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China maritime authorities says ConocoPhillips failed to fully stop, clean up Bohai oil spills
SHANGHAI (AP) ' China's oceanic agency has ordered ConocoPhillips China to do a better job of preventing and cleaning up offshore spills in the Bohai Bay that have raised an outcry among fishermen and environmentalists.
The State Oceanic Administration said Friday that its investigation found the company had failed to fully comply with orders to completely clean up damage from the spills and to ensure they would not reoccur.
The agency ordered the oil company to stop drilling and any oil and gas production in the affected field, off China's eastern coast.
It demanded "strong and effective measures" to prevent further oil leaks and remove any spills and called for a full environmental impact assessment before production resumes.
ConocoPhillips reported earlier this week that it had completely cleaned up the spills, which began in June, had sealed the fault causing the leaks and placed a containment device to prevent further seeps.
Small amounts of oil and mineral oil-based drilling mud, used as a lubricant, that was still emerging were from earlier seeps that have been shifting from under layers of sand on the sea bed, it said.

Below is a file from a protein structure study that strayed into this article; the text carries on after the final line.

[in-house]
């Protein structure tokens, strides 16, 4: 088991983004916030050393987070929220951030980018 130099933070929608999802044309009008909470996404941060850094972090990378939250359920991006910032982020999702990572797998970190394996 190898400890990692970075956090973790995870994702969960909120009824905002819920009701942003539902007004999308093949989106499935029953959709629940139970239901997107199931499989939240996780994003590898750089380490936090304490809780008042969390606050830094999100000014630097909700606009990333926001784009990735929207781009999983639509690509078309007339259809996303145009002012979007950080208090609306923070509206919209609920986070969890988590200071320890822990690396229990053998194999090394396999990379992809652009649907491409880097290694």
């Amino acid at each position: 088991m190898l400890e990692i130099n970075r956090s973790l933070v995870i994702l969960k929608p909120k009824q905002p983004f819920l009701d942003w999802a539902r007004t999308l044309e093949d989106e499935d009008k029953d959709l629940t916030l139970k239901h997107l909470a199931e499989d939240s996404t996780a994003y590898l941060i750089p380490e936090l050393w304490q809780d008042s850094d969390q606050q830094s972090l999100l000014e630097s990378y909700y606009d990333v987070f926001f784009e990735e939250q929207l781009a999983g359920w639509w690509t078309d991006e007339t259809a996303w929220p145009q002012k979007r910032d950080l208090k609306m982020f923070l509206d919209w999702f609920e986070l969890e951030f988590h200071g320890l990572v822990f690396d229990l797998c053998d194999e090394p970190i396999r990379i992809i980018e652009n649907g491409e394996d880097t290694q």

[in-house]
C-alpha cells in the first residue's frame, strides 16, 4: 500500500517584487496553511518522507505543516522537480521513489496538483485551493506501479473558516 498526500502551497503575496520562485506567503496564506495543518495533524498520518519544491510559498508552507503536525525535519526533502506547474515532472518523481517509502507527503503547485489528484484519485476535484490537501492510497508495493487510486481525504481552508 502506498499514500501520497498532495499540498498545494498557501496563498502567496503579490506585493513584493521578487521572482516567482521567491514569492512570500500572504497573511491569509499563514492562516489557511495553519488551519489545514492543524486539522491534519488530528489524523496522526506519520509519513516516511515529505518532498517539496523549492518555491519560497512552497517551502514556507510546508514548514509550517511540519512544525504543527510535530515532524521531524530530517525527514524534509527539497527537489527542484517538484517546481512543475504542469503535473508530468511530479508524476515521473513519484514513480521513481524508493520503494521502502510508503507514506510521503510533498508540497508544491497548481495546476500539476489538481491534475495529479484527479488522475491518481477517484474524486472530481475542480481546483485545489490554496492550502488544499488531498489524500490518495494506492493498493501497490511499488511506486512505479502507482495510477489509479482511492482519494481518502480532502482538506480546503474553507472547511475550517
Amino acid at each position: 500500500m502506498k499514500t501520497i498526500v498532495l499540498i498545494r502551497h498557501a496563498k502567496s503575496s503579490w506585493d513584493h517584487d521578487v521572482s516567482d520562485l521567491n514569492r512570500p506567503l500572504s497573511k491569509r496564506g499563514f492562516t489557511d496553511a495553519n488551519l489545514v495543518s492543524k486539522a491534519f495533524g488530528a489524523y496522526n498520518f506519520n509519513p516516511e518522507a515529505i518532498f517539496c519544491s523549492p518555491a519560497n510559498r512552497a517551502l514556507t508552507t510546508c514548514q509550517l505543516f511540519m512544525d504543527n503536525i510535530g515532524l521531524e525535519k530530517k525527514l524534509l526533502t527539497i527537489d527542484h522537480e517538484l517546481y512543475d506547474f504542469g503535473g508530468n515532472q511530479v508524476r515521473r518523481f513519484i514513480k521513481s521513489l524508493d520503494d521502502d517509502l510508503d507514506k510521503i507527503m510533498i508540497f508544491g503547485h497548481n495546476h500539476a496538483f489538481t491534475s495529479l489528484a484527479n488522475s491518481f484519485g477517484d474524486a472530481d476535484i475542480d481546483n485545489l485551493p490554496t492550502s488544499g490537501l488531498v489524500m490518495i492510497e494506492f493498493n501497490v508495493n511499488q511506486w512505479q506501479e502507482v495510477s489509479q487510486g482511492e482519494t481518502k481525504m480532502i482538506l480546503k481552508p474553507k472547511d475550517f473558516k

The company's spokesman did not immediately respond to requests for comment late Friday.
But the State Oceanic Administration said that monitoring by satellite, underwater robots and other means showed that the oil was not fully cleaned up and was still seeping out. It repeated criticism over ConocoPhillips' containment measures, deeming them not a permanent solution.
"ConocoPhillips did not operate in a prudent and responsible way," it said.
ConocoPhillips China operates the affected wells in the Penglai 19-3 oil field, one of China's largest, in a venture with China National Offshore Oil Corp. It holds a 49 percent stake while CNOOC holds 51 percent. Both companies have publicly apologized for the spills.
The government says the spills spread up to 5,500 square kilometers (2,124 miles) and may have killed off scallops in the area. ConocoPhillips says damage to the marine environment was minimized and that most oil particles found onshore were not related to the spills but were from fuel in the water.
The comments Friday by the oceanic administration suggest a clash of opinions over how to handle the seeps, said to have been caused by pressure that had built up due to injections used to help force oil from the wells.
The controversy reflects growing pressures on the Bohai, a major fisheries base, from rapid industrialization, especially in the energy sector. On the gulf's northeastern end lies Dalian, where residents have marched to protest chemical factories, and fretted over oil spills and fires at refineries.
The notice ordered ConocoPhillips to accept CNOOC'S "strict supervision" in preventing any further spills.
AP researcher Fu Ting contributed.